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- 1. A hyperbola is created from the intersection of a plane with a double cone.
- 2. A hyperbola is a set of all such that the difference of the distances from two fixed points is constant. When you subtract the small line from the long line for each ordered pair the remaining value is the same. Hyperbolas can be symmetrical around the x-axis or the y-axis The one on the right is symmetrical around the x-axis.
- 3. A hyperbola is a set of points in a plane the difference of whose distances from two fixed points, called foci , is a constant. Hyperbolas F 1 F 2 d 1 d 2 P For any point P that is on the hyperbola, d 2 – d 1 is always the same. In this example, the origin is the center of the hyperbola. It is midway between the foci.
- 4. Hyperbolas F F V V C A line through the foci intersects the hyperbola at two points, called the vertices . The segment connecting the vertices is called the transverse axis of the hyperbola. The center of the hyperbola is located at the midpoint of the transverse axis. As x and y get larger the branches of the hyperbola approach a pair of intersecting lines called the asymptotes of the hyperbola. These asymptotes pass through the center of the hyperbola.
- 5. Hyperbolas F F V V C The figure at the left is an example of a hyperbola whose branches open up and down instead of right and left. Since the transverse axis is vertical, this type of hyperbola is often referred to as a vertical hyperbola . When the transverse axis is horizontal, the hyperbola is referred to as a horizontal hyperbola .
- 6. PARTS OF A HYPERBOLA center foci foci conjugate axis vertices vertices The black dashes lines are asymptotes for the graphs. transverse axis
- 8. Standard Form Equation of a Hyperbola (x – h) 2 (y – k) 2 a 2 b 2 Horizontal Hyperbola (y – k) 2 (x – h) 2 b 2 a 2 – = 1 Vertical Hyperbola – = 1 The center of a hyperbola is at the point (h, k) in either form For either hyperbola, c 2 = a 2 + b 2 Where c is the distance from the center to a focus point. The equations of the asymptotes are y = (x – h) + k and y = (x – h) + k b a b a -
- 9. Graphing a Hyperbola Graph: x 2 y 2 4 9 c 2 = 9 + 4 = 13 c = 13 = 3.61 Foci: (3.61, 0) and (-3.61, 0) – = 1 Center: (0, 0) The x-term comes first in the subtraction so this is a horizontal hyperbola Vertices: (2, 0) and (-2, 0) From the center locate the points that are up three spaces and down three spaces Draw a dotted rectangle through the four points you have found. Draw the asymptotes as dotted lines that pass diagonally through the rectangle. Draw the hyperbola. From the center locate the points that are two spaces to the right and two spaces to the left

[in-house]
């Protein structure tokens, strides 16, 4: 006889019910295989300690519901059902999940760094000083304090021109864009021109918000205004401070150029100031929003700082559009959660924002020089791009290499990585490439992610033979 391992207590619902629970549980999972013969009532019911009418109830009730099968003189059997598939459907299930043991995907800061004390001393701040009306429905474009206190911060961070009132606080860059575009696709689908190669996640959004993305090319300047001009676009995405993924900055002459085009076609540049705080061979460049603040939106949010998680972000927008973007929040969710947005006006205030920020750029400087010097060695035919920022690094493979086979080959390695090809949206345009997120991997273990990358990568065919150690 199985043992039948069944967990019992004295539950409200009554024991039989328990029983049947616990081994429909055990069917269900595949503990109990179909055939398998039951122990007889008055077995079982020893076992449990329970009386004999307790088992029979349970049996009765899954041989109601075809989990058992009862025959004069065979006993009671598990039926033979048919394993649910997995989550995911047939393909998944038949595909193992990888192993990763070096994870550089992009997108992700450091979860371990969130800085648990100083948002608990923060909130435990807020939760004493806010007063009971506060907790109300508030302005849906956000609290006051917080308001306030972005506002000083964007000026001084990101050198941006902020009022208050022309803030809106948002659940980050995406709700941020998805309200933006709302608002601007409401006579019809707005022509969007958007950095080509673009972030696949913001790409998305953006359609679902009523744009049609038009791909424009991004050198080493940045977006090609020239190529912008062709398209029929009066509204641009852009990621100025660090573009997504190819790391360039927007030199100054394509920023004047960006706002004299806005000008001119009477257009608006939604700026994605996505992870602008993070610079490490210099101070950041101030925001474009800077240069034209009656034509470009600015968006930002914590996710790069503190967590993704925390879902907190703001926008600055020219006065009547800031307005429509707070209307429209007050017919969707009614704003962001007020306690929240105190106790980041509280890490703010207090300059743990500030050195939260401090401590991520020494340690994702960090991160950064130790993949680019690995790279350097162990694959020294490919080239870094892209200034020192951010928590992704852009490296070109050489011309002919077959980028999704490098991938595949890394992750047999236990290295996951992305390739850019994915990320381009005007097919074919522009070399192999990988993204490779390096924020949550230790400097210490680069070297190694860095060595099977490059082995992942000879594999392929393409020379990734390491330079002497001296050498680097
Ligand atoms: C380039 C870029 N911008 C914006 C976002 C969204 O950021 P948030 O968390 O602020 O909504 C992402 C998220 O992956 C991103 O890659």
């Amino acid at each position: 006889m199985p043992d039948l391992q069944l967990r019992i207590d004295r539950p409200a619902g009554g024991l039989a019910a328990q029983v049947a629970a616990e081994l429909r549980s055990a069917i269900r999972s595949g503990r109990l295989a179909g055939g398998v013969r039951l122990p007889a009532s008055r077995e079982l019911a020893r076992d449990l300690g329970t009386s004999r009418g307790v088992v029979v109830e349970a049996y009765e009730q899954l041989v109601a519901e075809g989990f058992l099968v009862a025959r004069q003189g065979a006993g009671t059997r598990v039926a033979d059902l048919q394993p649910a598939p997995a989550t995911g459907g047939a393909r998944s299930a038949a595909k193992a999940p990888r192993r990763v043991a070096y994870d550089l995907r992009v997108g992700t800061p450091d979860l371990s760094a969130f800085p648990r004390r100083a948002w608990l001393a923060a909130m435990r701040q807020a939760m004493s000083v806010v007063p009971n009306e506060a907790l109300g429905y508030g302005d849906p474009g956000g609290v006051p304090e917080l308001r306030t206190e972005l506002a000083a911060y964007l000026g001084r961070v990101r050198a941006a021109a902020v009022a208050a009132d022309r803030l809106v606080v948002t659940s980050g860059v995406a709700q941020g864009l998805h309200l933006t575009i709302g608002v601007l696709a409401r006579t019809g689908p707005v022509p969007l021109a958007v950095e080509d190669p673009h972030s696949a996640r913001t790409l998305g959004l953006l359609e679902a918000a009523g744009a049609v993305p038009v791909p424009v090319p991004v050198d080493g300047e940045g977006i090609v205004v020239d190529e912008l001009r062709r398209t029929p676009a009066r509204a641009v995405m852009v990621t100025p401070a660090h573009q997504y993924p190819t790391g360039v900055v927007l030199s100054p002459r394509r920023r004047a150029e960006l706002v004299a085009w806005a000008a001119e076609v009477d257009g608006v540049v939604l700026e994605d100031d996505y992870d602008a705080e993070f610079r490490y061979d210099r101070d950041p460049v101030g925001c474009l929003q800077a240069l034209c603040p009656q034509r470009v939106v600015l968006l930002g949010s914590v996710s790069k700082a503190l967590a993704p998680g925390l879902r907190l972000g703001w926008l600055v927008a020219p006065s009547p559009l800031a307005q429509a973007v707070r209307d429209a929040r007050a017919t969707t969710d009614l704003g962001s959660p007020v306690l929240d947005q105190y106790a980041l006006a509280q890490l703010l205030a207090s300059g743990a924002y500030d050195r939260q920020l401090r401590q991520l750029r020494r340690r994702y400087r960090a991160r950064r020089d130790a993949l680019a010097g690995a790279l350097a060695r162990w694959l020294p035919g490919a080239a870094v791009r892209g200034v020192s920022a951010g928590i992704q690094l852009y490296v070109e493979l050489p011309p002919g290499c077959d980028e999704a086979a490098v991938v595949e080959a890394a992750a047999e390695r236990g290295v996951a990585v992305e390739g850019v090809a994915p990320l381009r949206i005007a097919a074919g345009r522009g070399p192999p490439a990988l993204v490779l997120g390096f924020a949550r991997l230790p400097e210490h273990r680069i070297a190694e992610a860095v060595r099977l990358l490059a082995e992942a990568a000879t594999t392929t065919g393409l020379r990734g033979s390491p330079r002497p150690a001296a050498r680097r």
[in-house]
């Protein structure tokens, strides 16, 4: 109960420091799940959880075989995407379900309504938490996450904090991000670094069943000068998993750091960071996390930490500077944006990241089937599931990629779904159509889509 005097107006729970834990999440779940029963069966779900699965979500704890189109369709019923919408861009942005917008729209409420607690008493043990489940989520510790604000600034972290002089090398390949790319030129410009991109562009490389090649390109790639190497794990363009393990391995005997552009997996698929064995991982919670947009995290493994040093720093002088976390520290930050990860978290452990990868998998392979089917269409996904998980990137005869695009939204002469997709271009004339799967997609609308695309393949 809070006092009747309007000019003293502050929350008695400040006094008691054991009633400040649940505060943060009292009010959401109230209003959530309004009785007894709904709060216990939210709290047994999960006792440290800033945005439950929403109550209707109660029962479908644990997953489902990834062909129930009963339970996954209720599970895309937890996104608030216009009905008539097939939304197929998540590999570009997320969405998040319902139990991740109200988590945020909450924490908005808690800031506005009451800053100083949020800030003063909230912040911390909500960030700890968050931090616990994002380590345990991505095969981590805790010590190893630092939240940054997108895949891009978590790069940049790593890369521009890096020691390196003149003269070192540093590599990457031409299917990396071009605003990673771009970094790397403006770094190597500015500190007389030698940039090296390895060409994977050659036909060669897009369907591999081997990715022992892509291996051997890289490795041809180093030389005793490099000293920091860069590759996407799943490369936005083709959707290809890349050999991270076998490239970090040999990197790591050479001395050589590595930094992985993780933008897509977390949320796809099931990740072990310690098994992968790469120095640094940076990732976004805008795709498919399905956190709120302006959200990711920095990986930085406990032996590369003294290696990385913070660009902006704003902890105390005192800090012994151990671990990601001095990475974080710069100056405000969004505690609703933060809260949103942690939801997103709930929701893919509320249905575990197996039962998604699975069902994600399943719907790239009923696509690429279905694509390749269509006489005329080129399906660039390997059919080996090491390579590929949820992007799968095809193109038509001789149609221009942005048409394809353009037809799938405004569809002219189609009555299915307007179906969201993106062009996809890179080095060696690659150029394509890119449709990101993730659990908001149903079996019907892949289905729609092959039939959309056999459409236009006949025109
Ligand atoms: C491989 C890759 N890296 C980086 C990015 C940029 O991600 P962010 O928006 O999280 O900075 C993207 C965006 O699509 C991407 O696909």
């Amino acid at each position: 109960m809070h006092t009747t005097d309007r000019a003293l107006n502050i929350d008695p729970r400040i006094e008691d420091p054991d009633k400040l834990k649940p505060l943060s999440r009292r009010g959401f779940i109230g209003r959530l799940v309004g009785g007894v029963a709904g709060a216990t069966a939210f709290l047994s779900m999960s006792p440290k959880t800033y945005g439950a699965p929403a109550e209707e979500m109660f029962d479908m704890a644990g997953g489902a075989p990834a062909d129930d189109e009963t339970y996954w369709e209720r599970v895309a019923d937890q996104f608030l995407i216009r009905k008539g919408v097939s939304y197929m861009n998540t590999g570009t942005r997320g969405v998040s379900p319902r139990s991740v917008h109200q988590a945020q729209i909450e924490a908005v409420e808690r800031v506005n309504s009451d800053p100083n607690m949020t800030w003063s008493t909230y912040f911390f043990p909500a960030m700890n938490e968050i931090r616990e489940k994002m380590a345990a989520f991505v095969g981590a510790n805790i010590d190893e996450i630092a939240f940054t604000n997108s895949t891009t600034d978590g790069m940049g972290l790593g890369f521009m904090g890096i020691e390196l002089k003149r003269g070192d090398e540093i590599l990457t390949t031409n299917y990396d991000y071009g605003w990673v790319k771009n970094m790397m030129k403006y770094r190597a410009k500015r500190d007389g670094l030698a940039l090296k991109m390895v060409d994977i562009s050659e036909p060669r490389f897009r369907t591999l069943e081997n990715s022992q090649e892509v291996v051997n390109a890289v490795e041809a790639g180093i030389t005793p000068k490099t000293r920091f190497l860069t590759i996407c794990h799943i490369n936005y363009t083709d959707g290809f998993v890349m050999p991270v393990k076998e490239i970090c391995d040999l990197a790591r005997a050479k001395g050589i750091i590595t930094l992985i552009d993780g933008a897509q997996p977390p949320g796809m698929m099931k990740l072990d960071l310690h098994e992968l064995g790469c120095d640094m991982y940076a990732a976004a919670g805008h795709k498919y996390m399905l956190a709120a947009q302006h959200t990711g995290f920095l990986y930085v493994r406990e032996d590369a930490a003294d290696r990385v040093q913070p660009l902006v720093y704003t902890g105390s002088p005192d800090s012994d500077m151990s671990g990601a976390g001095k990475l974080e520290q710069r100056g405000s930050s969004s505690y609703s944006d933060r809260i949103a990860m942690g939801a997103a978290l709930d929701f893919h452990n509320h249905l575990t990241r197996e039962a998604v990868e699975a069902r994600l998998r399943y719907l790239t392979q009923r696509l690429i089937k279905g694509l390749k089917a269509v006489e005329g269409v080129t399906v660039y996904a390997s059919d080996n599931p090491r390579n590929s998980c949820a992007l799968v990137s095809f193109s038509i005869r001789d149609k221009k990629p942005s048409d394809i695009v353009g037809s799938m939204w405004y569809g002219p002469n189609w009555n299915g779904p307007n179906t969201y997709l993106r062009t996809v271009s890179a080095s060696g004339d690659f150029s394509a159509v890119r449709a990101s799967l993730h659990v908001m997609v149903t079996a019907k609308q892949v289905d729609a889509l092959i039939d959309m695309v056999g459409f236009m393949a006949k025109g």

- 10. Graphing a Hyperbola Graph: ( x + 2) 2 (y – 1) 2 9 25 c 2 = 9 + 25 = 34 c = 34 = 5.83 Foci: (-7.83, 1) and (3.83, 1) – = 1 Center: (-2, 1) Horizontal hyperbola Vertices: (-5, 1) and (1, 1) Asymptotes: y = (x + 2) + 1 5 3 y = (x + 2) + 1 5 3 -
- 11. Converting an Equation (y – 1) 2 (x – 3) 2 4 9 c 2 = 9 + 4 = 13 c = 13 = 3.61 Foci: (3, 4.61) and (3, -2.61) – = 1 Center: (3, 1) The hyperbola is vertical Graph: 9y 2 – 4x 2 – 18y + 24x – 63 = 0 9(y 2 – 2y + ___) – 4(x 2 – 6x + ___) = 63 + ___ – ___ 9 1 9 36 9(y – 1) 2 – 4(x – 3) 2 = 36 Asymptotes: y = (x – 3) + 1 2 3 y = (x – 3) + 1 2 3 -
- 12. Center: (-1, -2) Vertical hyperbola Finding The Equation Find the standard form equation of the hyperbola that is graphed at the right (y – k) 2 (x – h) 2 b 2 a 2 – = 1 a = 5 and b = 3 (y + 2) 2 (x + 1) 2 25 9 – = 1
- 13. More Examples (y – 1) 2 (x – 2) 2 64 100 – = 1
- 14. More Examples 64x 2 16y 2 - 1024 – = 0
- 15. <ul><li>1. </li></ul><ul><li>2. </li></ul>Find the center, foci , vertices and the equations of the asymptotes of the given hyperbolas, then graph.

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